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Opening a Folder from the Dock

Sick of the dock on Mac OS X Leopard not being able to open folders with a simple click, like sanity demands and like it used to be in Tiger? You can, of course click it, and then click again on Open in Finder, but that's twice as many clicks as it used to be. (And while you're at it, Control-click the folder, and choose both Display as Folder and View Content as List from the contextual menu. Once you have the content displaying as a list, there's an Open command right there, but that requires Control-clicking and choosing a menu item.) The closest you can get to opening a docked folder with a single click is Command-click, which opens its enclosing folder. However, if you instead put a file from the docked folder in the Dock, and Command-click that file, you'll see the folder you want. Of course, if you forget to press Command when clicking, you'll open the file, which may be even more annoying.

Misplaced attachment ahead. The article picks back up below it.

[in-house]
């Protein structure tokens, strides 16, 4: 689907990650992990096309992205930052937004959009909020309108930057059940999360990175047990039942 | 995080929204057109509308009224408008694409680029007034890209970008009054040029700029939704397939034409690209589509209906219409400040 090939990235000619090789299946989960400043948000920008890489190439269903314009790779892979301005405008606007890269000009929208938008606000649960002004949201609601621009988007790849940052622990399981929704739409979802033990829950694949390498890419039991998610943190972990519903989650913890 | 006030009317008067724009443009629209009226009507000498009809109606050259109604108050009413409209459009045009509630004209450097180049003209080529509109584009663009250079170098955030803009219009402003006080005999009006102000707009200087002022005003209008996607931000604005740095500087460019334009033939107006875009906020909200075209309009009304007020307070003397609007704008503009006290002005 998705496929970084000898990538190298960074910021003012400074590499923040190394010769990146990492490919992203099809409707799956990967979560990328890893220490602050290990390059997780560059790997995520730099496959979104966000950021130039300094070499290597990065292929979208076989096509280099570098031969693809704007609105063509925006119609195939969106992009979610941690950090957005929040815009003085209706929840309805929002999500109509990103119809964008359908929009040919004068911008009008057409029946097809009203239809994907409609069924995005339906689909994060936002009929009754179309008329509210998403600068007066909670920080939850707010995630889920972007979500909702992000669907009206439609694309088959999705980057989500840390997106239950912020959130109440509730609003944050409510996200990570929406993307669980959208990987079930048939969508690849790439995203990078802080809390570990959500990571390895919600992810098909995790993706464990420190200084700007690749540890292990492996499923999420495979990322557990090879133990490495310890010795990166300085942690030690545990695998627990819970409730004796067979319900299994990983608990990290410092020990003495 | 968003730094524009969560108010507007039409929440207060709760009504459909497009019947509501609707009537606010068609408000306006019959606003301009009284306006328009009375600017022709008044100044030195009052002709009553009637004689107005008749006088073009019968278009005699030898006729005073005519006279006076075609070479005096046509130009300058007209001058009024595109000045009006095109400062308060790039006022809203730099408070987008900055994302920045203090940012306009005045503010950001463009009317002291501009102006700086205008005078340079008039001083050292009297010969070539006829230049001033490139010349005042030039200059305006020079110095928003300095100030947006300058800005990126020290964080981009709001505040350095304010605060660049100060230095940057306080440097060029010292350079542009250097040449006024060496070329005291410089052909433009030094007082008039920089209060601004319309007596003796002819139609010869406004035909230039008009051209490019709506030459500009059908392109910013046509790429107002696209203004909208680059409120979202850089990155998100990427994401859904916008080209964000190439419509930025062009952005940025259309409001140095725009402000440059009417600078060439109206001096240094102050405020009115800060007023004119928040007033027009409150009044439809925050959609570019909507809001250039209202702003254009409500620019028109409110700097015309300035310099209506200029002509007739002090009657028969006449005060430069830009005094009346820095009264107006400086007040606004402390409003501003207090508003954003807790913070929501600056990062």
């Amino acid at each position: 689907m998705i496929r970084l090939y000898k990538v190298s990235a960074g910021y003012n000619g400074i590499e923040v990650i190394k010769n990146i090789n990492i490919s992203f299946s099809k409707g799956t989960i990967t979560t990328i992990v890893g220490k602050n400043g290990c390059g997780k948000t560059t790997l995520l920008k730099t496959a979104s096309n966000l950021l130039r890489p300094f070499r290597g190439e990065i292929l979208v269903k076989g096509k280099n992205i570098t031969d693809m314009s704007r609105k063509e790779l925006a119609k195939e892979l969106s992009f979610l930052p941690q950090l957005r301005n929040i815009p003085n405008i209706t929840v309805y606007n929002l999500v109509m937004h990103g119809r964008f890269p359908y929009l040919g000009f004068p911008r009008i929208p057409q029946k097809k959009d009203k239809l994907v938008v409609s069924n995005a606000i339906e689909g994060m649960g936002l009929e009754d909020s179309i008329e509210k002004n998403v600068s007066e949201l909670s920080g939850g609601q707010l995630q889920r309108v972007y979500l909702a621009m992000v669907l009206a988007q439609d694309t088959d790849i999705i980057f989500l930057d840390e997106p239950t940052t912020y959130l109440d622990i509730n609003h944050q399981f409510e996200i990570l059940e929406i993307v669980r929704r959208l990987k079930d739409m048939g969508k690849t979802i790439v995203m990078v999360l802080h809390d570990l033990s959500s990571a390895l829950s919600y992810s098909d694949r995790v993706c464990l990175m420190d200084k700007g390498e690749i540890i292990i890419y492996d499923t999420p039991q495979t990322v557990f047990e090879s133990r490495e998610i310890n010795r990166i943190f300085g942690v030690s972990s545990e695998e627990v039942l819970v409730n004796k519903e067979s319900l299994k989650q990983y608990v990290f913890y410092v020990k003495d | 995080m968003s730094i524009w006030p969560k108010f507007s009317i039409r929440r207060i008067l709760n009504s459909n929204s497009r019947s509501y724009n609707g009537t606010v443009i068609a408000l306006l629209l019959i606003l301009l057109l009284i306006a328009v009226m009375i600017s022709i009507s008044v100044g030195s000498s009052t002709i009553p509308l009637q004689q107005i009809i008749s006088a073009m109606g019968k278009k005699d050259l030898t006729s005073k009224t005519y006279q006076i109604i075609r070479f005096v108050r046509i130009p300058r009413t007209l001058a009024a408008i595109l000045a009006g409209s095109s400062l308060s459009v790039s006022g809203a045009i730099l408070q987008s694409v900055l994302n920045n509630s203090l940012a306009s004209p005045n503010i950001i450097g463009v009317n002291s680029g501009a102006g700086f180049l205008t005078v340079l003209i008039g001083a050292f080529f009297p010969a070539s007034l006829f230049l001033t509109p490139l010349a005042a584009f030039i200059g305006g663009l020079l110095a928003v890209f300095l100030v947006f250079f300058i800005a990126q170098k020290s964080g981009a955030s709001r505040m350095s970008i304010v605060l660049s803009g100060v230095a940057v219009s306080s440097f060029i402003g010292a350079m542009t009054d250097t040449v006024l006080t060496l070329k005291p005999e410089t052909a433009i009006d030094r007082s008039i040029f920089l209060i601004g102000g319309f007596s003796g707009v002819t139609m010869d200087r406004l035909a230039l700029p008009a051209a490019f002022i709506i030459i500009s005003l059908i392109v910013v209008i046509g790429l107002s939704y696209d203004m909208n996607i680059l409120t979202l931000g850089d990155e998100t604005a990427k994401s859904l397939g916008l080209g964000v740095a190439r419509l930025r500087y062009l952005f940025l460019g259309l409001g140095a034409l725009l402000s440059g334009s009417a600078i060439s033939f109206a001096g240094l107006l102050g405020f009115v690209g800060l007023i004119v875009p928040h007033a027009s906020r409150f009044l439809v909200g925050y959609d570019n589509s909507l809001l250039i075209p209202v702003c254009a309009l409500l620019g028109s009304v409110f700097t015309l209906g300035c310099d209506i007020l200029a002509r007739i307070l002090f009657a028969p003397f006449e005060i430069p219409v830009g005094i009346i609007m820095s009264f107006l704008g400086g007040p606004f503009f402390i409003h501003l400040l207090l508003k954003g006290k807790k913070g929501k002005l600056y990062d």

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Eolake Stobblehouse

 

 

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Circus Ponies Software Sponsoring TidBITS

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Circus Ponies Software Sponsoring TidBITS -- 2005 is starting on an upbeat note for TidBITS, with Circus Ponies joining us as a sponsor. I've been relying heavily on their NoteBook program since the middle of 2003, when I realized that I needed to take manual control of my to-do list (see "The Well-Worn NoteBook" in TidBITS-745). Since then NoteBook has become a fixture on my Mac as a repository for random bits of information, lists of things to remember, and instructions for complex tasks that I perform too infrequently to remember. But part of the other reason I use NoteBook is that Jayson Adams and Elizabeth Statmore of Circus Ponies have been extremely responsive to bug reports and suggestions; to my mind, that's a key aspect of any program. Although Circus Ponies has only been developing NoteBook for Mac OS X since 2003, the program has deep roots leading all the way back to NeXTstep, and it's great to see such programs surviving to the present day. If you're looking for an information repository, be sure to give NoteBook's 30-day demo a try; the full version is $50. [ACE]

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